In fact, it appears as if the United States produces a rather steady rate of fast-growing, scale companies.70 More broadly, while traditional bank lending to small businesses (an imperfect proxy for young firms) still has not recovered to pre-recession levels, there has been a rising supply of alternative and short-term credit to meet the demand from small and young businesses.71 Furthermore, the Jumpstart Our Business Startups Act (JOBS) was passed by Congress and signed by President Obama in the spring of 2011. The regulatory reforms in this legislation were intended to raise the number of initial public offerings (IPOs) and allow for equity crowdfunding as a source of seed capital for entrepreneurs. While the equity crowdfunding regulations have yet to be finalized and there are voices expressing doubt about the effectiveness of the legislation, it could lead to long-term improvements in entrepreneurship rates.72 Similarly, the Affordable Care Act (“Obamacare”) could prove a shot in the arm to American entrepreneurship in two ways.73 First, it could open up a number of entrepreneurial opportunities within health care itself. Whether or not these opportunities are taken and whether they help lower costs and boost productivity remains to be seen. Second, and more importantly, by providing a new baseline of health insurance apart from employment, the ACA may help break the “entrepreneurship lock” that has kept many people from leaving their jobs to start

65. Brink Lindsey, Human Capitalism: How Economic Growth Has Made Us Smarter—and More Unequal (Princeton, 2012). Recent efforts to measure the “worth” of a college degree on the basis of earnings one year after graduation are important as attempts to make certain graduates are well prepared, but they appear to go in a direction that is the opposite of what is needed. 66. CB Insights, “2013 Seed Investing Snapshot,” January 2014, at http://www.cbinsights.com/blog/trends/2013-seed-venture-capital. 67. CB Insights, “2014 Tech IPO Pipeline Report,” January 2014, at http://www.cbinsights.com/tech-ipo-pipeline. 68. “Revenge of the Nerds,” The Economist, August 3, 2013, p. 59. 69. “The 2013 Inc. 5000 List,” Inc., at http://www.inc.com/inc5000/list/2013 [author’s aggregation and tabulation]. Appearance on the 2013 list recognizes growth over the 2009–12 period. These seven sectors accounted for 58 percent of Inc. companies in 2013. 70. Paul Kedrosky, “The Constant: Companies that Matter,” May 2013, at http://www.kauffman.org/~/media/kauffman_org/research%20reports%20and%20 covers/2013/05/companiesthatmatter.pdf. 71. Lanthe Jeanne Dugan and Ruth Simon, “Alternative Lenders Peddle Pricey Commercial Loans,” The Wall Street Journal, January 8, 2014, p. A1. 72. See, e.g., Jay R. Ritter, “Reenergizing the IPO Market,” in Martin Neil Baily, et al. (eds.), Financial Restructuring to Sustain Recovery (Brookings, 2014); Stuart R. Cohn, “The New Crowdfunding Registration Exemption: Good Idea, Bad Execution,” Florida Law Review, 2012, at http://scholarship.law.ufl.edu/cgi/viewcontent. cgi?article=1032&context=flr. 73. Worries that the ACA may suppress firm growth—because of the now-delayed employer mandate applying to companies with more than fifty employees—are likely overstated. Ninety-five percent of American firms have fewer than fifty employees; only a fraction falls into the high-growth category. Even among cohorts like the Inc. 5000 fast-growing companies, the median employment size, after a period of growth, is around thirty. The benefits outlined here that the ACA may provide to entrepreneurs seem likely to outweigh any costs associated with restricting firm growth. See, e.g., Carter C. Price and Evan Saltzman, “Delaying the Employer Mandate,” RAND, 2013, at http://www.rand.org/content/dam/rand/pubs/research_reports/RR400/RR411/RAND_RR411.pdf.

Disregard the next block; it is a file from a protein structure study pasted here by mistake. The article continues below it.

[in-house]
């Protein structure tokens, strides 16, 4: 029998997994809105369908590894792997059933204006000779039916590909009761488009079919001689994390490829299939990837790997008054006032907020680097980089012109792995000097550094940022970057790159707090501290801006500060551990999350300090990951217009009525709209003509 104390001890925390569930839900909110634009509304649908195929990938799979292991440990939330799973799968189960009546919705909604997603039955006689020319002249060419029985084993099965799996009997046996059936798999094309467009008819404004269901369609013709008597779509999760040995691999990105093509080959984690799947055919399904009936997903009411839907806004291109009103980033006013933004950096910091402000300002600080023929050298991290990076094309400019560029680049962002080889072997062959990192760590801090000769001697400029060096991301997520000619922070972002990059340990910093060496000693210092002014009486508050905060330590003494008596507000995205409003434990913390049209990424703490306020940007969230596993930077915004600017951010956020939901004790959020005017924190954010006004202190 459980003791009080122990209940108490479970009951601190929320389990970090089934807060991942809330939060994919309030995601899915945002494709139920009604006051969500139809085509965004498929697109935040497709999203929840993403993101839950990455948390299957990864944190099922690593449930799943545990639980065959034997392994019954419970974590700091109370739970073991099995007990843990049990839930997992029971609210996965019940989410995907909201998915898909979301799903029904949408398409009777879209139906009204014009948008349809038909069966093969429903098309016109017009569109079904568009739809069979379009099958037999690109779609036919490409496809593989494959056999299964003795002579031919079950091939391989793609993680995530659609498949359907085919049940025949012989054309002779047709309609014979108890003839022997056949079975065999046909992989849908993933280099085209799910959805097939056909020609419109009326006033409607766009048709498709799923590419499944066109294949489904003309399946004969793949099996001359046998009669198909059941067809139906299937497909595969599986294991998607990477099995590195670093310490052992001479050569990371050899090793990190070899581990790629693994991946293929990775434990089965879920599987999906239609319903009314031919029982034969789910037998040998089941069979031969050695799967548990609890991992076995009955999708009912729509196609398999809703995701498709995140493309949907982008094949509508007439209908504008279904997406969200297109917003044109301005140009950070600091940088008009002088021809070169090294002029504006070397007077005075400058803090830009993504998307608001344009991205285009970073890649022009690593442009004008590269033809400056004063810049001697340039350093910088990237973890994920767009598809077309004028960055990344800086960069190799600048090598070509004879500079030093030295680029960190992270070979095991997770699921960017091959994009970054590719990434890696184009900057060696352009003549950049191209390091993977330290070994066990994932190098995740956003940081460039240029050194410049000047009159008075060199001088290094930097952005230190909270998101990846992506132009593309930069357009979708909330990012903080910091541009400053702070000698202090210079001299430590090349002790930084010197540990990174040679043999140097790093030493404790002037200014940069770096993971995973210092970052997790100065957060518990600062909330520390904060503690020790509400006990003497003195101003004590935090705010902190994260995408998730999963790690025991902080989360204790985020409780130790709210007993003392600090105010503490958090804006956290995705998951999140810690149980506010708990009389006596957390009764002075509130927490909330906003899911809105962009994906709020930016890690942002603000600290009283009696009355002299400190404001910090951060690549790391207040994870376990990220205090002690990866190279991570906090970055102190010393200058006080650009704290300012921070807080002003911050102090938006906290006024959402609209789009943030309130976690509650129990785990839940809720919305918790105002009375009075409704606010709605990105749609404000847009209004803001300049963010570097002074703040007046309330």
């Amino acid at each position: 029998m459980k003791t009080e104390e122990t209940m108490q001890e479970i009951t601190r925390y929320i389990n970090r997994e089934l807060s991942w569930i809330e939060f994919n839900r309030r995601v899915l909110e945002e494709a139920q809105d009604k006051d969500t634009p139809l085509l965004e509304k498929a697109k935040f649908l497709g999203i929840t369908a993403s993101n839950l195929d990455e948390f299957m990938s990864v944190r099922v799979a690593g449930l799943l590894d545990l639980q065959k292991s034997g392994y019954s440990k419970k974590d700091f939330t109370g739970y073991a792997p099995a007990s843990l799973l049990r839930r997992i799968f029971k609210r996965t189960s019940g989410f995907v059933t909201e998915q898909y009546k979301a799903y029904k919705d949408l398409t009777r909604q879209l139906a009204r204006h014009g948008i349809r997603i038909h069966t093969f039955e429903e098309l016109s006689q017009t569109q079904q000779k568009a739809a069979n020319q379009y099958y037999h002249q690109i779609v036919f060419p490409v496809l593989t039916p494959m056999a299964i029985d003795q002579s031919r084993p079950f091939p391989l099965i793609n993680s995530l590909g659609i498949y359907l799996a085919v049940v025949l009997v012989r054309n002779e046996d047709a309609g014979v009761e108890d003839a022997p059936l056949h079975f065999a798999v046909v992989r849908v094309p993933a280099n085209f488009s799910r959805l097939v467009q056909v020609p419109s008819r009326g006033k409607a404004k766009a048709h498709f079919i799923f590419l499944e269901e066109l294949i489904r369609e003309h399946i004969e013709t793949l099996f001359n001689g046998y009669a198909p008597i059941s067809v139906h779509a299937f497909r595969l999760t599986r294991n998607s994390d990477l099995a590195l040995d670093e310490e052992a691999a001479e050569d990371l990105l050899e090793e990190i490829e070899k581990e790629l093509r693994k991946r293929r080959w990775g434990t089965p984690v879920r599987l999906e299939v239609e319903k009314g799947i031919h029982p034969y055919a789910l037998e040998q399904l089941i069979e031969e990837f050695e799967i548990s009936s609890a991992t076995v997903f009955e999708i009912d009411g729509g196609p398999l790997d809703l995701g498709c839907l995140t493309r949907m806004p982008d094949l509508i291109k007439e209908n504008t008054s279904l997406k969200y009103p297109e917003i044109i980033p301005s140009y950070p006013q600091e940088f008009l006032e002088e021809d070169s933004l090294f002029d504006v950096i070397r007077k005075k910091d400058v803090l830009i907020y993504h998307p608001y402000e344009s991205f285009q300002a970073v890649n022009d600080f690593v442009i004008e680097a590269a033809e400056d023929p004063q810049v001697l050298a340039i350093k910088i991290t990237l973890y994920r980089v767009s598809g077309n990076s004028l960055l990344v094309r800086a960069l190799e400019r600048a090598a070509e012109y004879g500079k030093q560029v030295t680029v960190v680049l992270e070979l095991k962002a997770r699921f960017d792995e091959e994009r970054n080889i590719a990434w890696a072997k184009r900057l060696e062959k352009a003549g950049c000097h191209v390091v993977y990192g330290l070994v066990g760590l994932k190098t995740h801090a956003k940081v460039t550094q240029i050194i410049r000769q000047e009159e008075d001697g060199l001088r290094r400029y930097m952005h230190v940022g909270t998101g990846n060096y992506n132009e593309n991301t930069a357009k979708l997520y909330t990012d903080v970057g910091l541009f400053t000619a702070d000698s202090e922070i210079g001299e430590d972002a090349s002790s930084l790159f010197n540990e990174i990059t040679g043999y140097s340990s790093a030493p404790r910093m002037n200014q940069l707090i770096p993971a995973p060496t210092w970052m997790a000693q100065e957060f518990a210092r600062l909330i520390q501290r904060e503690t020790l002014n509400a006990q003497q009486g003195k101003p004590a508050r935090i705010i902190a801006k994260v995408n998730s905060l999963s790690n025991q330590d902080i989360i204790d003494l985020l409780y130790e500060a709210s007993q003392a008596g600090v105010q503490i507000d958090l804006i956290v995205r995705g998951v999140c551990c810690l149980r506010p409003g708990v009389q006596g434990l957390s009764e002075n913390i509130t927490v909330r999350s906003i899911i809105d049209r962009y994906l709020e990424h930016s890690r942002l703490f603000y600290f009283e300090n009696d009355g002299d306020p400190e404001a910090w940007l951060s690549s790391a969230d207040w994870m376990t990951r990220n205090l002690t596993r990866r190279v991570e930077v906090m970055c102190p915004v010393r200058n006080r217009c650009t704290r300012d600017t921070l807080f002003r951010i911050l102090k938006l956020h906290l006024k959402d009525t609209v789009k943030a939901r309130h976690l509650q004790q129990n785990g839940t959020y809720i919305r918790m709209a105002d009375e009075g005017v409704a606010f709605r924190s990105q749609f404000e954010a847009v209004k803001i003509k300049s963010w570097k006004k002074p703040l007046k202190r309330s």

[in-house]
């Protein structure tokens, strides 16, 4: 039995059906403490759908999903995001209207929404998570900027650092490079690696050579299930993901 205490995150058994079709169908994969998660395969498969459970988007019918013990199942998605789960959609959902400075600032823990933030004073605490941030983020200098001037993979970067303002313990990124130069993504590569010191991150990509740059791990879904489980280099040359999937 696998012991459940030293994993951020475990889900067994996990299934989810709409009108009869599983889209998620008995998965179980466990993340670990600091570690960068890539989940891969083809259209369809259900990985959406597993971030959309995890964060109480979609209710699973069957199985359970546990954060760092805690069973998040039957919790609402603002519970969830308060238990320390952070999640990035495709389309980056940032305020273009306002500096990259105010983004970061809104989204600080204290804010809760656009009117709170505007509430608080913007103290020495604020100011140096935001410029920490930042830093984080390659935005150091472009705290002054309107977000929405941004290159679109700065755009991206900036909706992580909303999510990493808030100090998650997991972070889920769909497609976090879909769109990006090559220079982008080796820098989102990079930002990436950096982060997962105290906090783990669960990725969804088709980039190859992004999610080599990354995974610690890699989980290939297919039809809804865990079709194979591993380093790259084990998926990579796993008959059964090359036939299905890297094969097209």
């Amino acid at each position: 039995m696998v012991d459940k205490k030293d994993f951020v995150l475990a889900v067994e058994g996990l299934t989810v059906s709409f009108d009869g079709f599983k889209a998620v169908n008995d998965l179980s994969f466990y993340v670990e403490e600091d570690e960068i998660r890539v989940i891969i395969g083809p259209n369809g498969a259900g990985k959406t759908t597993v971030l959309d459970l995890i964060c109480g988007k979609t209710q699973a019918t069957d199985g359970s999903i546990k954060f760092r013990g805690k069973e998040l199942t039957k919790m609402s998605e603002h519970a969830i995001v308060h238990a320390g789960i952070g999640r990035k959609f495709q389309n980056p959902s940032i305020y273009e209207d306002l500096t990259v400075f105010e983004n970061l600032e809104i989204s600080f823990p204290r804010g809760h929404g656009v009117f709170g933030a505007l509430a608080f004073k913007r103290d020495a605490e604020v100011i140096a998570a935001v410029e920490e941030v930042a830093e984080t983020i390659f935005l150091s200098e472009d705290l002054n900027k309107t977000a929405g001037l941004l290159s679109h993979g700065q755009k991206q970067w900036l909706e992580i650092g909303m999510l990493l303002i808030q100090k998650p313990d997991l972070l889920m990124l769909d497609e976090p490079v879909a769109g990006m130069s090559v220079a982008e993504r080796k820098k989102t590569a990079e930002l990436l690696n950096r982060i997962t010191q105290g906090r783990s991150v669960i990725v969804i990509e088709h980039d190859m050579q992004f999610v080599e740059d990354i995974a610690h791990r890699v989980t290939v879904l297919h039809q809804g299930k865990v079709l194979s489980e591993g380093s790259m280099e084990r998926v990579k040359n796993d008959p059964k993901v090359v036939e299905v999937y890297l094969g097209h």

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Figure 4

U.S. Population Age Distribution, Absolute Number
30,000,000
Peak Age for Entrepreneurship Kauffman Foundation

25,000,000

20,000,000

15,000,000

10,000,000

5,000,000

0

15–19 20–24 25–29 30–34 35–39 40–44 45–49 50–54 55–59 60–64 65–69 70–74 75–79 80–84 85–89 1990 2000 2010 2020 2030

Source: Dane Stangler and Dan Spulber, “The Age of the Entrepreneur: Demographics and Entrepreneurship,” i4j Summit, March 2013.

companies for fear of losing health insurance. This has been a real phenomenon in the United States and may be a contributory factor in falling rates of business creation.74 Demographic trends, too, offer some positive perspective on business creation. The U.S. population in the aggregate is, of course, aging—the median age will reach forty by 2020, the highest since 1960, and the old age dependency ratio will nearly double by 2030. The age distribution in the United States is “moving from a triangular shape (more younger people) to a rectangular shape (more even distribution across the ages).”75 As shown in Figure 4, however, the absolute number of Americans between thirty

and forty years old, the “peak age” for business creation, will be bigger than ever before for the next fifteen years. While this group has been hit especially hard by the Great Recession, as discussed above, the absolute numbers suggest that we might expect a demographic-driven boom in entrepreneurship over the next decade and a half. The growing number of people in their twenties, also contributors to tech startups and other high-growth companies, may provide even more reason for entrepreneurial hope, especially since this generation has more entrepreneurial training than any previous generation.76 Indeed, there are some early indications of a boom in extremely young